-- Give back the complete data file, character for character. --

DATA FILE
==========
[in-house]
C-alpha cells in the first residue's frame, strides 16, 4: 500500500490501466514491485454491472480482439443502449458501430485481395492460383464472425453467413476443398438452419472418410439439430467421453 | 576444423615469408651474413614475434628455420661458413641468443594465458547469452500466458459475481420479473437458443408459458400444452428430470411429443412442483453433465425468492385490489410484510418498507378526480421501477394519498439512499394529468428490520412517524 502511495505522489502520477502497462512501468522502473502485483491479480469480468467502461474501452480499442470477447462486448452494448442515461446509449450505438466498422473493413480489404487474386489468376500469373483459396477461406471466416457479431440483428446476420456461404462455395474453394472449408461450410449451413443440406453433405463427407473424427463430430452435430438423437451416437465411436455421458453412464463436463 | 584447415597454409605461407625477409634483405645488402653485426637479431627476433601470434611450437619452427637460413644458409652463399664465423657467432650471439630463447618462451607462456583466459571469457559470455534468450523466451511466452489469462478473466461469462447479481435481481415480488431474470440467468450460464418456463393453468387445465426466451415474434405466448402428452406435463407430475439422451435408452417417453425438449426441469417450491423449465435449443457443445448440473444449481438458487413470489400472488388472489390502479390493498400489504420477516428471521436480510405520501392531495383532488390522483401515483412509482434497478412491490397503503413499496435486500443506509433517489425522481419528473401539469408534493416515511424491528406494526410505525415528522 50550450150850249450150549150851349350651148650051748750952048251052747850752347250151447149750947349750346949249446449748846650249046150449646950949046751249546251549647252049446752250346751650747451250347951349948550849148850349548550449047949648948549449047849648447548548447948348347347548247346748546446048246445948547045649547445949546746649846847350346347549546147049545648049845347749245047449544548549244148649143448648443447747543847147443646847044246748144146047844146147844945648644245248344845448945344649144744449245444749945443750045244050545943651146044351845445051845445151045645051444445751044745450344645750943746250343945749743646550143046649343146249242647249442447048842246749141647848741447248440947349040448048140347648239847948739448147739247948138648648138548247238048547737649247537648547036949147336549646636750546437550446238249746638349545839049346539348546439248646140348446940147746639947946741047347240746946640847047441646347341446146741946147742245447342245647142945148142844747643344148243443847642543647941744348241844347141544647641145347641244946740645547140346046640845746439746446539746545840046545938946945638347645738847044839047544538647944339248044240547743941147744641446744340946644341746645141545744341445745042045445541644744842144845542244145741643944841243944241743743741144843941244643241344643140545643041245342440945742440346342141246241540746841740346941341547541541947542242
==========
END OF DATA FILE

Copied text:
[in-house]
C-alpha cells in the first residue's frame, strides 16, 4: 500500500490501466514491485454491472480482439443502449458501430485481395492460383464472425453467413476443398438452419472418410439439430467421453 | 576444423615469408651474413614475434628455420661458413641468443594465458547469452500466458459475481420479473437458443408459458400444452428430470411429443412442483453433465425468492385490489410484510418498507378526480421501477394519498439512499394529468428490520412517524 502511495505522489502520477502497462512501468522502473502485483491479480469480468467502461474501452480499442470477447462486448452494448442515461446509449450505438466498422473493413480489404487474386489468376500469373483459396477461406471466416457479431440483428446476420456461404462455395474453394472449408461450410449451413443440406453433405463427407473424427463430430452435430438423437451416437465411436455421458453412464463436463 | 584447415597454409605461407625477409634483405645488402653485426637479431627476433601470434611450437619452427637460413644458409652463399664465423657467432650471439630463447618462451607462456583466459571469457559470455534468450523466451511466452489469462478473466461469462447479481435481481415480488431474470440467468450460464418456463393453468387445465426466451415474434405466448402428452406435463407430475439422451435408452417417453425438449426441469417450491423449465435449443457443445448440473444449481438458487413470489400472488388472489390502479390493498400489504420477516428471521436480510405520501392531495383532488390522483401515483412509482434497478412491490397503503413499496435486500443506509433517489425522481419528473401539469408534493416515511424491528406494526410505525415528522 50550450150850249450150549150851349350651148650051748750952048251052747850752347250151447149750947349750346949249446449748846650249046150449646950949046751249546251549647252049446752250346751650747451250347951349948550849148850349548550449047949648948549449047849648447548548447948348347347548247346748546446048246445948547045649547445949546746649846847350346347549546147049545648049845347749245047449544548549244148649143448648443447747543847147443646847044246748144146047844146147844945648644245248344845448945344649144744449245444749945443750045244050545943651146044351845445051845445151045645051444445751044745450344645750943746250343945749743646550143046649343146249242647249442447048842246749141647848741447248440947349040448048140347648239847948739448147739247948138648648138548247238048547737649247537648547036949147336549646636750546437550446238249746638349545839049346539348546439248646140348446940147746639947946741047347240746946640847047441646347341446146741946147742245447342245647142945148142844747643344148243443847642543647941744348241844347141544647641145347641244946740645547140346046640845746439746446539746545840046545938946945638347645738847044839047544538647944339248044240547743941147744641446744340946644341746645141545744341445745042045445541644744842144845542244145741643944841243944241743743741144843941244643241344643140545643041245342440945742440346342141246241540746841740346941341547541541947542242